At the Detroit Zoo
The Detroit Zoological Society’s (DZS’s) breeding program for this federally endangered animal was No. 1 on the Association of Zoos & Aquariums’ (AZA’s) list of the Top 10 wildlife conservation success stories for 2007. Since 2001, the DZS has released more than 9,460 Wyoming toads into the wild as tadpoles, toadlets and adults. The breeding population is maintained in special bio-secure rooms behind the scenes of the amphibian center. The Wyoming toad can be seen at the award-winning National Amphibian Conservation Center – a leader in amphibian conservation and research – which houses a spectacular diversity of frogs, toads, salamanders, newts and caecilians.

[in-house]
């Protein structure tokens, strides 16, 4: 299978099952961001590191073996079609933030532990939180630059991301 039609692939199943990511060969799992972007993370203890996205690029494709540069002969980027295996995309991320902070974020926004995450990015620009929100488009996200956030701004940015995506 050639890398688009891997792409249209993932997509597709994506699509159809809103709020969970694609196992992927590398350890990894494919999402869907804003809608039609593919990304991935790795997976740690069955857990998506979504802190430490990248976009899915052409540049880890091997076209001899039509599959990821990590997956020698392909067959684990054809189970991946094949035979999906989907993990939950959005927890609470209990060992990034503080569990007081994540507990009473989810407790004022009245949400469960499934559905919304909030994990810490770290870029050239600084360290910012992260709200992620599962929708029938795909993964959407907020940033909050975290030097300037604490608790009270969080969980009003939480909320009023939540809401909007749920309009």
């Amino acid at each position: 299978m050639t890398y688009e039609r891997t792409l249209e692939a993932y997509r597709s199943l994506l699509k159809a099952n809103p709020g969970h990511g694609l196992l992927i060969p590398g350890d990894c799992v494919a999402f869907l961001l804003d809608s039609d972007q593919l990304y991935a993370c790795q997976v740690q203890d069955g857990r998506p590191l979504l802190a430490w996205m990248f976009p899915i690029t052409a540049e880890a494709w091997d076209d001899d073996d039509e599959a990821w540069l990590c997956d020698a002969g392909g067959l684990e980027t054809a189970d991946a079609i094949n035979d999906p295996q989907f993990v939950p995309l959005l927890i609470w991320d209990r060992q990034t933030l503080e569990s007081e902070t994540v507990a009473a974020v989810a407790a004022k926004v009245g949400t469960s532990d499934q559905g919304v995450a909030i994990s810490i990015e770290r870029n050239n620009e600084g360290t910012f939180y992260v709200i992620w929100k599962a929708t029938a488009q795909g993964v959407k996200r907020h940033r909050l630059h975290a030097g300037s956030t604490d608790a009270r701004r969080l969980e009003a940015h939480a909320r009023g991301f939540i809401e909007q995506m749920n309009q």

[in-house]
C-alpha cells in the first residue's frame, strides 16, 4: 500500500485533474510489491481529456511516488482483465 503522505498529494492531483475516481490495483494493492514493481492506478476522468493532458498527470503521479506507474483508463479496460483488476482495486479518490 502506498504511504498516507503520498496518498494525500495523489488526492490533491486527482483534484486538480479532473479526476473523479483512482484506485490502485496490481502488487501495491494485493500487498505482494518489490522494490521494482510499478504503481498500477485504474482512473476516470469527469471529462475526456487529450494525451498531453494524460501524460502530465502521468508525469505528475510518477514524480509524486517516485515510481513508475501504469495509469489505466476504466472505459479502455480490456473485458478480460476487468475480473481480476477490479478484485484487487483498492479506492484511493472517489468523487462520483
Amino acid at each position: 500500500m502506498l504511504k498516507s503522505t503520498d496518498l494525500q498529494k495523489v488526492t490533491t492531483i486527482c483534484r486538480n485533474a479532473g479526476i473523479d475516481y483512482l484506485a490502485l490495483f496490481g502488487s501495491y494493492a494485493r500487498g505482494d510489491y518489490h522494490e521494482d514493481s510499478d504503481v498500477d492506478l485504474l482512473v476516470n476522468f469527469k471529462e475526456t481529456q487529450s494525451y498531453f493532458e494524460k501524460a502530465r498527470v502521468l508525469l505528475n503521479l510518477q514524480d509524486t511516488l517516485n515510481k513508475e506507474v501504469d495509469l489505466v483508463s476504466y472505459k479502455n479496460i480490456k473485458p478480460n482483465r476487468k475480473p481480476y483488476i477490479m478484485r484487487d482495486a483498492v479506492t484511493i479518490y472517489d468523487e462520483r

The Wyoming toad’s skin is various shades of brown – a perfect camouflage against its predators – and is covered in warts. Its head has a humped ridge. Native to southeast Wyoming, it is typically active at night and spends the day burrowed in wetland areas.
When hunting, the Wyoming toad relies on its prey to move because of its poor eyesight.
The Wyoming toad wards off predators by secreting poison from its neck, either killing the predator or giving it a very upset stomach.